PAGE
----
Choose strong rhizomes with healthy fans to replant. Fans are the cluster of leaves that come from the rhizome. When dividing, you want to cut the fan back so it’s only 6 to 8 inches tall. Cutting helps sanitation, but it also prevents the wind from uprooting the shallowly planted iris until its roots re-establish.
Bearded irises typically bloom for two to five weeks, depending on the vigor of the plant. When planting, choose early, midseason and late-blooming varieties to extend the flower display in your garden.
A common question is whether it’s necessary to cut back the foliage after bloom. Unless you are dividing them, there is no reason to cut the leaves of bearded irises. Many growers do cut the leaves because they have hundreds (or thousands) of iris plants and want to provide better air circulation and sunlight penetration to reduce leaf-spotting diseases.
If you just have a few iris plants in your garden, there is no need to cut the foliage back.
While tall bearded irises are by far the most popular varieties here, there are several other irises that are great garden performers and will thrive in different locations.
Our native crested irises are much smaller plants that love the shade. In the wild they are typically found in deciduous forests in light to fairly heavy shade.
A wild crested iris only grows 6 inches tall, and the rhizomes are near the surface but typically covered with soil or leaf mulch. These little plants have lovely clusters of light blue or violet flowers that last two or three weeks in the spring. There are some white-blooming forms as well.
After bloom, the grass-like foliage can serve as a groundcover. Crested irises do best in a well-drained but rich site. They do not have to be divided unless you want to propagate them, and early fall is the best time to do so.
Beardless rhizomatous irises include the Louisiana, Japanese and Siberian iris plants. They do like full sun but they are planted in the soil, not at the soil level, and they need much more water than their bearded cousins.
Siberian irises like even moisture while Japanese irises like as much water as you can provide — but neither like to have wet feet in the winter.
Louisiana irises will grow in standing water year-round but will also do well in the ground as long as they don’t dry out.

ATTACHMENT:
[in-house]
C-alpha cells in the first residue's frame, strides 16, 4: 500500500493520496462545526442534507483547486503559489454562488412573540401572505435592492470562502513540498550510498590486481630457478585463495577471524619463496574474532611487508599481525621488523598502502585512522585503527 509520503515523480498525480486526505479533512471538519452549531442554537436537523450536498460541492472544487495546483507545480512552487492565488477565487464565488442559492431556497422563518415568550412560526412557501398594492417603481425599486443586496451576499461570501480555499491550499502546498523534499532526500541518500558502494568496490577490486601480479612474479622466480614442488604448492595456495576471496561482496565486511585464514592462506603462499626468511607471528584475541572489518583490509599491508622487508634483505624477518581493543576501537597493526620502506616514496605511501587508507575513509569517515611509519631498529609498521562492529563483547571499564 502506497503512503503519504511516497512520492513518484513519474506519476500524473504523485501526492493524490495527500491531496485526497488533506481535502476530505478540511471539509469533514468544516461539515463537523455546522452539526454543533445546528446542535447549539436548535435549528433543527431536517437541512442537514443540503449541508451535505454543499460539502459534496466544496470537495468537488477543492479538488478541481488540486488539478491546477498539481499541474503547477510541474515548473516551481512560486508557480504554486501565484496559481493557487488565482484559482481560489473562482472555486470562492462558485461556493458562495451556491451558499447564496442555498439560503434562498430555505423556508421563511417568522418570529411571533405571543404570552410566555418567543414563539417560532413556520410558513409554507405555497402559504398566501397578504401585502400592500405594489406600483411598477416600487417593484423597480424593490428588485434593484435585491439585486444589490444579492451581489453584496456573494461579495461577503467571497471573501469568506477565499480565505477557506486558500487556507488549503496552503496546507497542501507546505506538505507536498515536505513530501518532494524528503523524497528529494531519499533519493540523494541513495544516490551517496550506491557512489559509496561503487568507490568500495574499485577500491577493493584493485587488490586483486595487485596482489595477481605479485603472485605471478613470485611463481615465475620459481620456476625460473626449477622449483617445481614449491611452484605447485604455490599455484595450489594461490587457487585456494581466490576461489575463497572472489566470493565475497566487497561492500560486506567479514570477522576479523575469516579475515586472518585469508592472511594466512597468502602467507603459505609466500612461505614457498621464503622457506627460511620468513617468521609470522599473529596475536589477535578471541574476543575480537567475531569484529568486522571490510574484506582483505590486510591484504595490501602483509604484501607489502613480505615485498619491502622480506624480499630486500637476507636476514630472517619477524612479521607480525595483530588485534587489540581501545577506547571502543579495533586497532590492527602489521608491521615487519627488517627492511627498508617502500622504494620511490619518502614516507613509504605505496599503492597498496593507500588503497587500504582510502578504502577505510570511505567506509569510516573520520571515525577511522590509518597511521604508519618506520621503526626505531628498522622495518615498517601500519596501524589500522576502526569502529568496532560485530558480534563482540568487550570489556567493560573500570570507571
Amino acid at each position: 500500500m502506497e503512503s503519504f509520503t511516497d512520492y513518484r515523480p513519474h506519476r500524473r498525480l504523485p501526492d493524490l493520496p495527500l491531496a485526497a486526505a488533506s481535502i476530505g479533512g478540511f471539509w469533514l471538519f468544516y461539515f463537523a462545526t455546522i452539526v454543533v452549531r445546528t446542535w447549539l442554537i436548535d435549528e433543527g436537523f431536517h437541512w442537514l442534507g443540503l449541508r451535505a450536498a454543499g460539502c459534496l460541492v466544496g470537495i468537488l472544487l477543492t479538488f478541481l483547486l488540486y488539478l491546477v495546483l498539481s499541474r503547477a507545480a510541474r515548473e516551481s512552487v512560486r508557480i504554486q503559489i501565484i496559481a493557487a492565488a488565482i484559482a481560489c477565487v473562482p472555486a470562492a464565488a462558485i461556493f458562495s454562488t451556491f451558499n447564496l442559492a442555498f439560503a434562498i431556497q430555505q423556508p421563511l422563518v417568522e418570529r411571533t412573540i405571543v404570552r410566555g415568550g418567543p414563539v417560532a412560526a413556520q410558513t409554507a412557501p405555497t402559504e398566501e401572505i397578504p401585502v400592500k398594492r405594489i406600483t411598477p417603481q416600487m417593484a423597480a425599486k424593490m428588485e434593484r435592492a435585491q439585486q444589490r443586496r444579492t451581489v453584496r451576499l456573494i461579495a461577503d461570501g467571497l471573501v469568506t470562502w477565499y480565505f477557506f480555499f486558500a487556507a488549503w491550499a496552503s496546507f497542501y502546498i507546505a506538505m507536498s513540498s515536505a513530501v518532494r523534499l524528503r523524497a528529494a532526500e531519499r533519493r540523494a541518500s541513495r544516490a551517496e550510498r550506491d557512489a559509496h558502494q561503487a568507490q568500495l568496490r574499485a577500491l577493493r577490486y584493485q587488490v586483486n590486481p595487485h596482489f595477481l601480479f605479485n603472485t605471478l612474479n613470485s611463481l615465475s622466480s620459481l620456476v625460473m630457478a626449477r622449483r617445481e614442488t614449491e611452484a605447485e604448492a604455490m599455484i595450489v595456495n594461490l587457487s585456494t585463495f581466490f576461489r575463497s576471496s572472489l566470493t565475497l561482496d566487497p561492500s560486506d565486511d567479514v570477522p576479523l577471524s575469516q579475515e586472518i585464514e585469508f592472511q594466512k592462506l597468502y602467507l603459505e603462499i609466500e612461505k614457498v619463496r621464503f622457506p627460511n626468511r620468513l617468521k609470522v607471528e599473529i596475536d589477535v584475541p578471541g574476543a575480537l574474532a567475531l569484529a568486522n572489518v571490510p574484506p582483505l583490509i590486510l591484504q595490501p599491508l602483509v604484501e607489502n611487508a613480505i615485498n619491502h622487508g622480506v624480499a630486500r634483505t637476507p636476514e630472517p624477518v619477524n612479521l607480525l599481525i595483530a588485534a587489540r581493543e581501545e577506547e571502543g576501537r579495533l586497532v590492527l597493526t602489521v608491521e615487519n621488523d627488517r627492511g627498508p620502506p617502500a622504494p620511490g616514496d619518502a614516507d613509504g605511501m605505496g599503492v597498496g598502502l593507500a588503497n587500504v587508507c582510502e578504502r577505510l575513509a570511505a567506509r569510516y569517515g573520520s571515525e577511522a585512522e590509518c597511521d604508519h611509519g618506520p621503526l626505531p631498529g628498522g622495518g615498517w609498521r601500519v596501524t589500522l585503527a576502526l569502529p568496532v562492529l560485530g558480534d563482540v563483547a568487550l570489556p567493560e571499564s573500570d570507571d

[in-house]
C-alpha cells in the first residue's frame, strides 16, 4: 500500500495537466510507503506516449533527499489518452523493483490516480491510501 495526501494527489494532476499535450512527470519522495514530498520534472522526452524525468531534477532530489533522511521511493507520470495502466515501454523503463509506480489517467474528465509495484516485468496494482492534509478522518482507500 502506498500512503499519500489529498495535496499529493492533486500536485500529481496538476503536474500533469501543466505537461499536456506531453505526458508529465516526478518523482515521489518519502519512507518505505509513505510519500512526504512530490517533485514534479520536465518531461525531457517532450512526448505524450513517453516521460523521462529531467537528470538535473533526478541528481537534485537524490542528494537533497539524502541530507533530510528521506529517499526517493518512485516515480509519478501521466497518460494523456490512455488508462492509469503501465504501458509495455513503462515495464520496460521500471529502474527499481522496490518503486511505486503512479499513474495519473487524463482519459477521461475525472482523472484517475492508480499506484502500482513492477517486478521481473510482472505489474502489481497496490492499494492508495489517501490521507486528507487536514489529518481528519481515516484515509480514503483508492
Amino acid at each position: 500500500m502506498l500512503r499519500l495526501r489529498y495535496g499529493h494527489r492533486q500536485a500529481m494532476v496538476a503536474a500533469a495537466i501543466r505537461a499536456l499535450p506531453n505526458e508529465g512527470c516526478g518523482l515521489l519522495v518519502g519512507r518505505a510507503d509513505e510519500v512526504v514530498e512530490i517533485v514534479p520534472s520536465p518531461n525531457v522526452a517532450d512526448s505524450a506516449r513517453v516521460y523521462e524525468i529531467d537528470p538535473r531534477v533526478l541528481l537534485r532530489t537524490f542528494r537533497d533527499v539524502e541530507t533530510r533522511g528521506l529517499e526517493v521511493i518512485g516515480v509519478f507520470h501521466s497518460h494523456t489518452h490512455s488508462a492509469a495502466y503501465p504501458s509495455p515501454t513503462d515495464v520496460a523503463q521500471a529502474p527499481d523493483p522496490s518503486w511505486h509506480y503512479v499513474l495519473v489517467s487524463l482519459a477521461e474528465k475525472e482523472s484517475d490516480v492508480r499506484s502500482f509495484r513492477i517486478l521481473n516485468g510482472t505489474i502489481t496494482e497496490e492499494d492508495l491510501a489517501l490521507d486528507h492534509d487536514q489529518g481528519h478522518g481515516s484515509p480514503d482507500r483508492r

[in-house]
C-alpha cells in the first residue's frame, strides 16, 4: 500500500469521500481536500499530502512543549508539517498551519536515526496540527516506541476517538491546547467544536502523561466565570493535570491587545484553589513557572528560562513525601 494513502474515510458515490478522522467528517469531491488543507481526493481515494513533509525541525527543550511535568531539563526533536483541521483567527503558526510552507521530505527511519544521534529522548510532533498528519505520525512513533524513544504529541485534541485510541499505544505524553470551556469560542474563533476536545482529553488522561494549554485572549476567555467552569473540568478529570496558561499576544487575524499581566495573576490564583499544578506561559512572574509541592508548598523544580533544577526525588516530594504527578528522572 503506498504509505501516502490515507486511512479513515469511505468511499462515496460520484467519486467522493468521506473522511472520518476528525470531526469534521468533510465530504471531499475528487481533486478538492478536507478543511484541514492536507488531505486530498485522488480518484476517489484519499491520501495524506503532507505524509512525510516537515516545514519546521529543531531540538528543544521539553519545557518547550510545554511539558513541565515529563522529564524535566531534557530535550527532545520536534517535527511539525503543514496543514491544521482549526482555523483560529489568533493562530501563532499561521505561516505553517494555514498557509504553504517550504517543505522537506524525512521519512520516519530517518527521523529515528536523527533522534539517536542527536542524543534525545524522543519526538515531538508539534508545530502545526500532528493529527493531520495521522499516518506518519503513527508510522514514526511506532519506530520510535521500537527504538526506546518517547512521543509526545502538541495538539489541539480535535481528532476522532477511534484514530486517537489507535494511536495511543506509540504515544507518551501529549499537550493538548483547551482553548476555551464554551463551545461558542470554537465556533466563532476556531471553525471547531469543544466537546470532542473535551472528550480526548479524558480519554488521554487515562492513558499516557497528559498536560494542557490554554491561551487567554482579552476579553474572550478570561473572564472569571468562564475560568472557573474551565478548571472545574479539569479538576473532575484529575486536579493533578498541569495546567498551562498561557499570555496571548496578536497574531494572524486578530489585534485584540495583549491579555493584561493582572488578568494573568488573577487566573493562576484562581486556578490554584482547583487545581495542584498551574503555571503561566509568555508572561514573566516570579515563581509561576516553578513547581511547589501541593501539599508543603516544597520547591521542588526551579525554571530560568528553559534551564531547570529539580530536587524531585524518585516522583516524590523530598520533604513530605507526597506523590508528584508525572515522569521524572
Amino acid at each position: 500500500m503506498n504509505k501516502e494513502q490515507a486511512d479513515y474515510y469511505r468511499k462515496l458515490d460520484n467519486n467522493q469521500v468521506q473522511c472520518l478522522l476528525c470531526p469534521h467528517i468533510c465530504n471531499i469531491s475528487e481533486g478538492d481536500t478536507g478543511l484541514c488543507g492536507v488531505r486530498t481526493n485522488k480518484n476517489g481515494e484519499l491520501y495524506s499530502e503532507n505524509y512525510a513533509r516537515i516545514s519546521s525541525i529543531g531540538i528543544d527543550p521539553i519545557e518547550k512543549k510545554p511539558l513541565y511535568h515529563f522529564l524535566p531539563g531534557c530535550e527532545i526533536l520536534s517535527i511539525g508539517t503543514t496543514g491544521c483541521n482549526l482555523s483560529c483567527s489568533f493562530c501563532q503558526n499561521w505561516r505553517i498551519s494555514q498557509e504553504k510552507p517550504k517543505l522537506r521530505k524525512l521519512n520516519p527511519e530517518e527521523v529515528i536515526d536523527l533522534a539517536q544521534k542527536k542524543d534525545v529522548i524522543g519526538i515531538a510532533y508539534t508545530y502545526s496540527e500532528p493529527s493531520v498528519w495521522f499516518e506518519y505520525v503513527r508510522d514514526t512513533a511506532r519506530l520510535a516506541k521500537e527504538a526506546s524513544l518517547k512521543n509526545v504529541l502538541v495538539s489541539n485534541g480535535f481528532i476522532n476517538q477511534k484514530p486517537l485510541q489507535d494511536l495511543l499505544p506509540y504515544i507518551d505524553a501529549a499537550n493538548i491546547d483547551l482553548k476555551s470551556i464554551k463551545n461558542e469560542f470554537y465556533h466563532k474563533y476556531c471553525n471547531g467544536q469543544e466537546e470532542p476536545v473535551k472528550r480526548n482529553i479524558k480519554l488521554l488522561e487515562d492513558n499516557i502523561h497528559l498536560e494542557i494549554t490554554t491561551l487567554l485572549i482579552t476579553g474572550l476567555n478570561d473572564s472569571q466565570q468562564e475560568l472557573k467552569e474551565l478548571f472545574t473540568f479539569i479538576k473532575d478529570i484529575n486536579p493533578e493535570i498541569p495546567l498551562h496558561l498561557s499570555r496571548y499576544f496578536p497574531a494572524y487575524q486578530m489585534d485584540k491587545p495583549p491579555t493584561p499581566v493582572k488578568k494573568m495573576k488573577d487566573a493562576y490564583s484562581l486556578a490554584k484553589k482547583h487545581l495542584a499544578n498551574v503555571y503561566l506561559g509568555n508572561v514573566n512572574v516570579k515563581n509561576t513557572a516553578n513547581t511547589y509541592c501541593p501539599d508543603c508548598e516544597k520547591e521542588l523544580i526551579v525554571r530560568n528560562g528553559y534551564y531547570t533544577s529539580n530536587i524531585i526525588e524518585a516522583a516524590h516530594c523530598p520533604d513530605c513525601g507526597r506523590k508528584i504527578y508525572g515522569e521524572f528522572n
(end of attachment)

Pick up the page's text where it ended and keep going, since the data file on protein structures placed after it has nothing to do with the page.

Louisiana irises are native to Louisiana and the Gulf Coast. The wild copper iris is found in Arkansas, too, and like other Louisianas, likes swamps and moist areas. While that is where they grow in the wild, Louisiana irises also tolerate soil moisture conditions in a home garden. But they are not drought tolerant — they do need some supplemental watering in hot, dry summers.
They need 6-8 hours of sunlight a day but would like a little protection from the hot afternoon sun if possible.
Plant them 1 inch deep in organic soils. They will tolerate heavy clay soils, as they retain moisture well, but the addition of organic matter is helpful. Depending on the variety, mature plant size could be a foot to 6 feet tall, with flowers in a wide range of colors.
The purest red color available in an iris is found among the Louisiana irises.
Cut back the flower stalk after bloom. Clumps spread rapidly in good conditions, so space them several feet apart to give them room to grow.
Japanese irises (Iris ensata) and Siberian irises (Iris siberica) are similar in appearance, but the flowers are typically larger on Japanese irises, and the plants are 3 to 4 feet tall. Japanese iris foliage also has a very distinct raised central rib, which the Siberians do not.
Siberian irises grow 2-4 feet tall and bloom several weeks after bearded irises.
Japanese irises are the last irises to bloom and have the largest and showiest blooms. Japanese irises are planted 3 to 4 inches deep in rich soil.